Taiwan cuts relations with Solomon Islands
September 17 2019 12:13 AM
Joseph Wu
Taiwan’s Foreign Minister Joseph Wu (right) takes part in a press conference with Solomon Islands’ Foreign Minister Jeremiah Manele at the Taipei Guest House in Taipei earlier this month.


Taiwan severed ties with the Solomon Islands yesterday after learning the Pacific nation was switching diplomatic recognition to China. The switch is a major coup for Beijing just weeks before it celebrates the 70th anniversary of the founding of the People’s Republic of China.
 And it leaves Taiwan more isolated than ever with just 16 nations left that recognise it.
Taiwan’s foreign minister Joseph Wu said Taipei had learned that the cabinet of Solomons Prime Minister Manasseh Sogavare had made the decision to recognise Beijing earlier yesterday.
 “The government hereby declares the termination of diplomatic relations with the Solomon Islands with immediate effect,” Wu said, adding Taiwanese diplomats were being withdrawn from Honiara and that Solomons envoys would be expected to do the same. 
 Taiwan’s President Tsai Ing-wen said she felt “strong regret and condemnation” over the decision.  Sogavare, who governs through a coalition after an April election, had been under intense pressure from parliamentary colleagues who saw little benefit in staying with the shrinking band of nations that officially recognise Taipei. He had publicly said China was seen as more likely to provide significant infrastructure funding to the impoverished nation, where less than 50% of the population have access to electricity.
 He also said switching to China would give the Solomons greater leverage over traditional regional powers, citing Fiji, which shrugged off sanctions imposed by Australia and New Zealand following a 2006 military coup by boosting relations with China. 
Taiwan has been a de facto sovereign nation since the end of a civil war in 1949, but China still views the island as its territory. 
Over the decades, as China’s economic and military power has grown, most countries, including the United States and most Western nations, switched recognition to Beijing.
 In the last decade only a handful of nations remained loyal to Taiwan, largely in Latin America and the Pacific.  But Beijing stepped up its campaign to diplomatically isolate Taiwan after Tsai’s 2016 landslide election because she hails from a party that refuses to recognise the idea that the island is part of “one China”.  It has also ramped up military drills.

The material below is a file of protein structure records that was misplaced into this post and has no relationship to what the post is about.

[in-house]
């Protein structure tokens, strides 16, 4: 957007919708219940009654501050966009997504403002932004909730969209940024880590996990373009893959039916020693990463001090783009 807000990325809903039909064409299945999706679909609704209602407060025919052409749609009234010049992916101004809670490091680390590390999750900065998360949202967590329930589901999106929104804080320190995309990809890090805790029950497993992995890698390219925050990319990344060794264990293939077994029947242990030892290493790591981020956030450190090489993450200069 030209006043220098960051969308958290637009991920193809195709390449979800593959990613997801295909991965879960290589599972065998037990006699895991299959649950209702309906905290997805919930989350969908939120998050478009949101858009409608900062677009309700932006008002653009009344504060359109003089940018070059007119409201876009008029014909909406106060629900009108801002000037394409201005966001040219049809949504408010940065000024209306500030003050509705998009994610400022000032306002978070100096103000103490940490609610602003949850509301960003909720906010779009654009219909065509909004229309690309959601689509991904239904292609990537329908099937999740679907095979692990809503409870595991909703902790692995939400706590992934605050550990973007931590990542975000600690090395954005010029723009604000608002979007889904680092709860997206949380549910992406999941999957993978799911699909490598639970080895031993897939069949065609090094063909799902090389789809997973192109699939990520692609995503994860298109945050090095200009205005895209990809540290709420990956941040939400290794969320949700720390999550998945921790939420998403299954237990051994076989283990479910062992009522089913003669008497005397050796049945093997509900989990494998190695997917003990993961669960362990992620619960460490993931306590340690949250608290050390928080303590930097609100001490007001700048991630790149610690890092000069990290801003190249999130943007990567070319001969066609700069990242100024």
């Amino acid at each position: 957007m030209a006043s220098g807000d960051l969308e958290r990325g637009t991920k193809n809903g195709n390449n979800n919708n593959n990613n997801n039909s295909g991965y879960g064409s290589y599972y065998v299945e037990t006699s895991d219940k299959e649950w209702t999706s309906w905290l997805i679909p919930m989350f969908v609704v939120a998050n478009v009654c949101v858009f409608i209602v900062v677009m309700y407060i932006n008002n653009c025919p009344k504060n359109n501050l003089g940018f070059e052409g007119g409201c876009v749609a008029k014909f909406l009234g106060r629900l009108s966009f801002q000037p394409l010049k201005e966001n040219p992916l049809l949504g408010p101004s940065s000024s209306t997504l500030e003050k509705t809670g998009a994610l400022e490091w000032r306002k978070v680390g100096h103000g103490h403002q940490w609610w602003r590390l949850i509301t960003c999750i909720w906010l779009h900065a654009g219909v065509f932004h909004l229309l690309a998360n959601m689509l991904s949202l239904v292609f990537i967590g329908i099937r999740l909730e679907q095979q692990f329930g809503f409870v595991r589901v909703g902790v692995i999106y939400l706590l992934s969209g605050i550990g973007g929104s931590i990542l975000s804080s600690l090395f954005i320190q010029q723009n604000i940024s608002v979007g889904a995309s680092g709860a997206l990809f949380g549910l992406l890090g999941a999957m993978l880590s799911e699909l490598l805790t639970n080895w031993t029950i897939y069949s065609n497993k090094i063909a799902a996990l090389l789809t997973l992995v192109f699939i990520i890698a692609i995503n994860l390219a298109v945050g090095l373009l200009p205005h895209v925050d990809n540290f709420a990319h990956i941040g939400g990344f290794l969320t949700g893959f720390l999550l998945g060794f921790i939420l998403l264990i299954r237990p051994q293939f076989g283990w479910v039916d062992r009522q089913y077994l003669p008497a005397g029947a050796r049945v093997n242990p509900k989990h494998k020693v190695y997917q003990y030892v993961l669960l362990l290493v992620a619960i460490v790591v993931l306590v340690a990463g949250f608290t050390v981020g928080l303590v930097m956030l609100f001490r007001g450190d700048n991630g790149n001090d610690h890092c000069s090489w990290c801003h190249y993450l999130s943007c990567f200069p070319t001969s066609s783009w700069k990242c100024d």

The small African nation of Sao Tome and Principe was the first to fall, switching recognition to Beijing in late 2016, followed by Burkina Faso and then three Latin American nations: Panama, El Salvador and the Dominican Republic.  
Tsai is seeking re-election in January polls which will be dominated by relations with China. She has described the election as a “fight for freedom and democracy”, setting herself up as someone who can defend Taiwan from an increasingly assertive Beijing.
 Responding to the break with the Solomons, Tsai accused China of “sapping Taiwan’s morale and the people’s will by cutting our diplomatic countries and other suppression”. 
Her main challenger Han Kuo-yu, from the opposition Kuomintang party, favours rebooting the relationship with Beijing. 
In Honiara, which was rocked by rioting when Sogavare was elected in April, police were on alert in case the decision sparked violence in the capital.
Assistant Commissioner Simpson Pogeava outlined strict controls on public protests, saying such events in the past had been hijacked by “opportunists”. 
“I want to assure the good citizens of Solomon Islands especially in Honiara that the situation in the capital city is ‘business as usual’ but police will continue to monitor the situation through visibility patrols in the light of the decision,” he said in a statement.   

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